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newsclips -- ARB Newsclips for September 10, 2013.

Posted: 10 Sep 2013 12:51:35
ARB Newsclips for September 10, 2013. 

This is a service of the California Air Resources Board’s Office
of Communications.  You may need to sign in or register with
individual websites to view some of the following news articles.


Cap and trade may be hurt as emissions drop off. California's new
cap-and-trade system for cutting greenhouse gas emissions may
soon face a paradoxical problem - emissions that are falling
faster than expected. A report issued Monday argues that
California's emissions are already dropping, undercut by a
sluggish economy and the state's growing use of renewable power.
That may sound like cause for celebration. Posted.

Analyst sharply downgrades price forecast for Calif. Allowances.
California's carbon trading system will likely be less expensive
for businesses in the Golden State than previously expected,
according to a new analysis based on updated greenhouse gas
emissions data. Prices for allowances in California's landmark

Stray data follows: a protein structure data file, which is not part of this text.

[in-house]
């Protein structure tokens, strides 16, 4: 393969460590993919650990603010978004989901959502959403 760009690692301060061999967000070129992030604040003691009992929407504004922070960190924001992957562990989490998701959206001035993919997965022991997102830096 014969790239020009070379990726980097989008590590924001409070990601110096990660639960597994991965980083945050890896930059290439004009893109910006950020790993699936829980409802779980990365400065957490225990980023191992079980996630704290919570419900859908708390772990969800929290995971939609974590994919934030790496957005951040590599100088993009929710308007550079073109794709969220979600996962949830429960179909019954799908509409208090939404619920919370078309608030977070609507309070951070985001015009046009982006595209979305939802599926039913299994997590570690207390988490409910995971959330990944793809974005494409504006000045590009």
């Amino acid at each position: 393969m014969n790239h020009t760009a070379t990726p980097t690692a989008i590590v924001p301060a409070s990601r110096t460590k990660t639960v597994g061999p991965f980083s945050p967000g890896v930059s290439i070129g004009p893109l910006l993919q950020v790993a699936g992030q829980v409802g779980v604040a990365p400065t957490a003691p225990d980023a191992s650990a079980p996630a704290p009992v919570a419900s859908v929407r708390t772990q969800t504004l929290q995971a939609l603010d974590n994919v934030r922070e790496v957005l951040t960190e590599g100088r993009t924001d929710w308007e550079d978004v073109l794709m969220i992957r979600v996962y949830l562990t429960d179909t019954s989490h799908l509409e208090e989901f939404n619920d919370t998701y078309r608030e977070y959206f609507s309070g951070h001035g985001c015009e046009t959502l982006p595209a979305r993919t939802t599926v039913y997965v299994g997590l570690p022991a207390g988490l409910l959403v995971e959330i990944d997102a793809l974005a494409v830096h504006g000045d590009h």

economywide cap-and-trade system should be at or near the minimum
floor established by the state through 2020, thanks to other
carbon-cutting policies that are working as expected…Posted.
http://www.eenews.net/climatewire/stories/1059986960/print BY


California: Fires Prompt Air Quality Warning.  Air quality
officials are warning San Joaquin Valley residents of potential
health hazards because of increasing ozone levels and smoke from
lingering wildfires. The San Joaquin Valley Air Pollution Control
District issued an air alert, the second this year, on Monday for
San Joaquin, Stanislaus, Merced, Madera, Fresno, Kings and Tulare
Counties and parts of Kern County. Posted.



Improving Respirator Masks to Put Fresh Air in Reach. Now the
government and the hazardous-equipment industry are trying to do
better. They are working on a new generation of respirator masks,
not just for rescue and cleanup workers but to prepare for
outbreaks of disease and for still another emerging threat: the
accidental releases of nanoparticles, the microscopic, engineered
fibers that are starting to be used in electronics, food,
medicine and more. Posted.

Report: Pa. power plants 3rd in carbon emissions. An
environmental group says Pennsylvania's power plants rank third
in emissions of carbon dioxide, a heat-trapping gas that's
heavily blamed for global warming. PennEnvironment also said in a
report Tuesday that seven power plants in Pennsylvania rank among
the nation's 100 biggest emitters of carbon dioxide. Posted.